The Apprentice host, Lord Alan Sugar, backed the possibility of an argument to void the Brexit vote.
"If it can be concluded that the public were misled," Lord Sugar believes the 2016 referendum on Britain's membership of the EU could be annulled.
He argued that in business, before sending out a prospectus to shareholders, the management would ensure the comments and forecasts are legally and economically sound. Lord Sugar then proceeded to argue that this was not the case with the Leave campaign in the run up to the July 2016 vote.
"…it should follow that those people who will be responsible for putting this country into 5-10 years of post-Brexit turmoil based on lies, should be imprisoned or at least prosecuted. Such as Boris Johnson and Michael Gove for the £350m lie on the red bus," Lord Sugar told the House of Lords.
Members of Parliament Michael Gove and Boris Johnson, the key figures behind the Leave campaign, supported arguments against the EU, warned of an influx of migrants putting more pressure on UK public services, and suggested that the National Health Service would benefit from the 350 million in freed up EU cash.
One of the biggest shocks came just hours after the announcement was made that the Leave campaign had won, when the then UKIP leader Nigel Farage, said that he could not guarantee that the US$463 million that had previously been given to the EU each week, would now be used for the NHS.
Lord Sugar posted the full text of his address to the House of Lords on Twitter. Reactions to his arguments poured in from commentators, some of whom disagreed with the business tycoon.
One of them argued that both the Leave and Remain campaigns have failed.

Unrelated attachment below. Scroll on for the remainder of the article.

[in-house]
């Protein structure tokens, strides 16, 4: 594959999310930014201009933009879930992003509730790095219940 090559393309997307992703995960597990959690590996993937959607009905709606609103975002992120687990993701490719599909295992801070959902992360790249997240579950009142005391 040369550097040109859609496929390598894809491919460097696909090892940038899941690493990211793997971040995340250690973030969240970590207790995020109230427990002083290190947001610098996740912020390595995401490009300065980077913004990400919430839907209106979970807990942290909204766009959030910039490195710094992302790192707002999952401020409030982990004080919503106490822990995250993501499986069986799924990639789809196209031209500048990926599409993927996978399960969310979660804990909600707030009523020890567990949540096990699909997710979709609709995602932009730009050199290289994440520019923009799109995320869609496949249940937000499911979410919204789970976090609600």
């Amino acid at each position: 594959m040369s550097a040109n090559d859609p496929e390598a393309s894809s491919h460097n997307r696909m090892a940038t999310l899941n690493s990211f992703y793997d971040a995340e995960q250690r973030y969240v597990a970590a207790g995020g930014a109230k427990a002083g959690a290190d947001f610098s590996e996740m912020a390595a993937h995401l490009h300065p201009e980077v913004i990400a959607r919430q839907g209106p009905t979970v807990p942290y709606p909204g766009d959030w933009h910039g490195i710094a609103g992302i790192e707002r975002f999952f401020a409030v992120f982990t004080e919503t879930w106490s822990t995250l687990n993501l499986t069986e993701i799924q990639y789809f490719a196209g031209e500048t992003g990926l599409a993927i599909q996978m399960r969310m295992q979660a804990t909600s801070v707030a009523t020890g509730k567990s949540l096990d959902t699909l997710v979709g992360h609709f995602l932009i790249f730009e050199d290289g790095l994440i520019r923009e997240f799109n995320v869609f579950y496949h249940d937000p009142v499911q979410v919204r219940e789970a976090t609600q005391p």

I've never thought Remain lied, but I am happy for someone to prove me wrong, I just think they were absolutely useless at communicating the actual state of affairs after we leave. Leave campaign lied on the side of a bus and some rather provocative billboards. Both were shit!— ian sargent (@sargie12) October 25, 2018
Another who thinks everyone who voted leave the EU were all on medication at the same time whilst being brainwashed by the reincarnation of the Moonies cult. I think all of us who voted leave, knew what we voted for and would do again and again.— chris warwick (@chris_waz) October 25, 2018
I don't feel mislead. Both sides of the argument lied and embellished and the media joined in with over dramatic stories of Armageddon. I think you're underestimating the way intelligence of the British people if you think a figure on the side of a bus swayed the majority— Terry Murphy (@luckytezza) October 25, 2018
It's still not the truth though, is it? The EU costs the UK no-where near £350 million a week.— Simon Haytack (@simonhaytack) October 25, 2018
First time I've agreed with you, but, if voters were stupid enough to believe Johnson and Gove more fool them. I was remain but we've had a vote, it was to leave, it's done, time to just get on with it.— Lee 🏴 (@LAASummers) October 26, 2018
Lord Sugar concluded his speech by calling on a second vote — on the Brexit deal itself, an idea that many Labour and some Conservative MPs have recently championed.
"I seriously believe the public were misled and for that reason I support the idea of a vote by the public to agree the final negotiated terms. The detail put forward to the public should be in the form of a simple bullet point document spelling out the ramifications and meaning of the negotiations. It should be approved by an independent due diligence and validation process to ensure the explanation is truthful," Lord Sugar said.
There is no legal framework for the process of conducting the second referendum or for the EU's role in such vote. However, several possible scenarios have been recently outlined by the Constitution Unit at the University College London (UCL).
British PM Theresa May has however ruled out a second referendum saying "we had the people's vote and the people chose to leave."